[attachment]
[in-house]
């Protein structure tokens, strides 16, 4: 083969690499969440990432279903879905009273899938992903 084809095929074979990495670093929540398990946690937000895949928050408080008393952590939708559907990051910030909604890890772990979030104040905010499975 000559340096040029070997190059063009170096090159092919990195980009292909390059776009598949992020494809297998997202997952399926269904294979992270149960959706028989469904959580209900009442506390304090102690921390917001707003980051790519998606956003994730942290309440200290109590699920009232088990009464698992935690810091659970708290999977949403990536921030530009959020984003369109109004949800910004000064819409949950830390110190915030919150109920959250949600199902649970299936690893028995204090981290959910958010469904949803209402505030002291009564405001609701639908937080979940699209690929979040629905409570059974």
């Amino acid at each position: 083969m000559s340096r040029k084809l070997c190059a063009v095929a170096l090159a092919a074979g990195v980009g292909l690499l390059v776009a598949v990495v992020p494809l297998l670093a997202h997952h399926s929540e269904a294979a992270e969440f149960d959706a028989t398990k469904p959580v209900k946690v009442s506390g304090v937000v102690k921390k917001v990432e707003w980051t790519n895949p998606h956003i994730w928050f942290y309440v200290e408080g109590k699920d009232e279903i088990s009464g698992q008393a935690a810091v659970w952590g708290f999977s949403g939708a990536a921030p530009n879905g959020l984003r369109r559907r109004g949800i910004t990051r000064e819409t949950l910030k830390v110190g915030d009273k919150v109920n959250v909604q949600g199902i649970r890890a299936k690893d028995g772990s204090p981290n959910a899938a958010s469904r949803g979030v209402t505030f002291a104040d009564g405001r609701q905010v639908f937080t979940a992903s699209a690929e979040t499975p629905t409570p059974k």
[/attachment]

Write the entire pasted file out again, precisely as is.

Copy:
[in-house]
């Protein structure tokens, strides 16, 4: 083969690499969440990432279903879905009273899938992903 084809095929074979990495670093929540398990946690937000895949928050408080008393952590939708559907990051910030909604890890772990979030104040905010499975 000559340096040029070997190059063009170096090159092919990195980009292909390059776009598949992020494809297998997202997952399926269904294979992270149960959706028989469904959580209900009442506390304090102690921390917001707003980051790519998606956003994730942290309440200290109590699920009232088990009464698992935690810091659970708290999977949403990536921030530009959020984003369109109004949800910004000064819409949950830390110190915030919150109920959250949600199902649970299936690893028995204090981290959910958010469904949803209402505030002291009564405001609701639908937080979940699209690929979040629905409570059974």
């Amino acid at each position: 083969m000559s340096r040029k084809l070997c190059a063009v095929a170096l090159a092919a074979g990195v980009g292909l690499l390059v776009a598949v990495v992020p494809l297998l670093a997202h997952h399926s929540e269904a294979a992270e969440f149960d959706a028989t398990k469904p959580v209900k946690v009442s506390g304090v937000v102690k921390k917001v990432e707003w980051t790519n895949p998606h956003i994730w928050f942290y309440v200290e408080g109590k699920d009232e279903i088990s009464g698992q008393a935690a810091v659970w952590g708290f999977s949403g939708a990536a921030p530009n879905g959020l984003r369109r559907r109004g949800i910004t990051r000064e819409t949950l910030k830390v110190g915030d009273k919150v109920n959250v909604q949600g199902i649970r890890a299936k690893d028995g772990s204090p981290n959910a899938a958010s469904r949803g979030v209402t505030f002291a104040d009564g405001r609701q905010v639908f937080t979940a992903s699209a690929e979040t499975p629905t409570p059974k």